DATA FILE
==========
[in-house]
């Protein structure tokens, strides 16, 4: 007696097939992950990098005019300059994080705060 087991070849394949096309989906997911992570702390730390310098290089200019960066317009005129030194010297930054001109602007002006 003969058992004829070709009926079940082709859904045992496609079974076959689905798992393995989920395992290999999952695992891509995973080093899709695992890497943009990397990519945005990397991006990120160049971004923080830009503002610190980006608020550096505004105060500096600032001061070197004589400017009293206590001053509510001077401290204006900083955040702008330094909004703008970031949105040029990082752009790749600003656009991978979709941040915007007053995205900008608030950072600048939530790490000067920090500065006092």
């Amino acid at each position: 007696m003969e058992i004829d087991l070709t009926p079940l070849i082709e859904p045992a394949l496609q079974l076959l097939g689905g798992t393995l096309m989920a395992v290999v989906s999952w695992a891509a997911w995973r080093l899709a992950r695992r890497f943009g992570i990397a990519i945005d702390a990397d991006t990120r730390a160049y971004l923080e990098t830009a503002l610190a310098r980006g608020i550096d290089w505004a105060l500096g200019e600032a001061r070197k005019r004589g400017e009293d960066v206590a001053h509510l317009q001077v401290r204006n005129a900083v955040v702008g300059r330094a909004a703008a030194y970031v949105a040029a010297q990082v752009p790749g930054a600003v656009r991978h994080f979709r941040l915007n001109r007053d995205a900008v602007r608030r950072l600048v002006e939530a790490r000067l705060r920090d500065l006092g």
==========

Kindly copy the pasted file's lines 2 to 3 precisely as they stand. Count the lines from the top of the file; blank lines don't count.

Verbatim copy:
């Protein structure tokens, strides 16, 4: 007696097939992950990098005019300059994080705060 087991070849394949096309989906997911992570702390730390310098290089200019960066317009005129030194010297930054001109602007002006 003969058992004829070709009926079940082709859904045992496609079974076959689905798992393995989920395992290999999952695992891509995973080093899709695992890497943009990397990519945005990397991006990120160049971004923080830009503002610190980006608020550096505004105060500096600032001061070197004589400017009293206590001053509510001077401290204006900083955040702008330094909004703008970031949105040029990082752009790749600003656009991978979709941040915007007053995205900008608030950072600048939530790490000067920090500065006092």
């Amino acid at each position: 007696m003969e058992i004829d087991l070709t009926p079940l070849i082709e859904p045992a394949l496609q079974l076959l097939g689905g798992t393995l096309m989920a395992v290999v989906s999952w695992a891509a997911w995973r080093l899709a992950r695992r890497f943009g992570i990397a990519i945005d702390a990397d991006t990120r730390a160049y971004l923080e990098t830009a503002l610190a310098r980006g608020i550096d290089w505004a105060l500096g200019e600032a001061r070197k005019r004589g400017e009293d960066v206590a001053h509510l317009q001077v401290r204006n005129a900083v955040v702008g300059r330094a909004a703008a030194y970031v949105a040029a010297q990082v752009p790749g930054a600003v656009r991978h994080f979709r941040l915007n001109r007053d995205a900008v602007r608030r950072l600048v002006e939530a790490r000067l705060r920090d500065l006092g």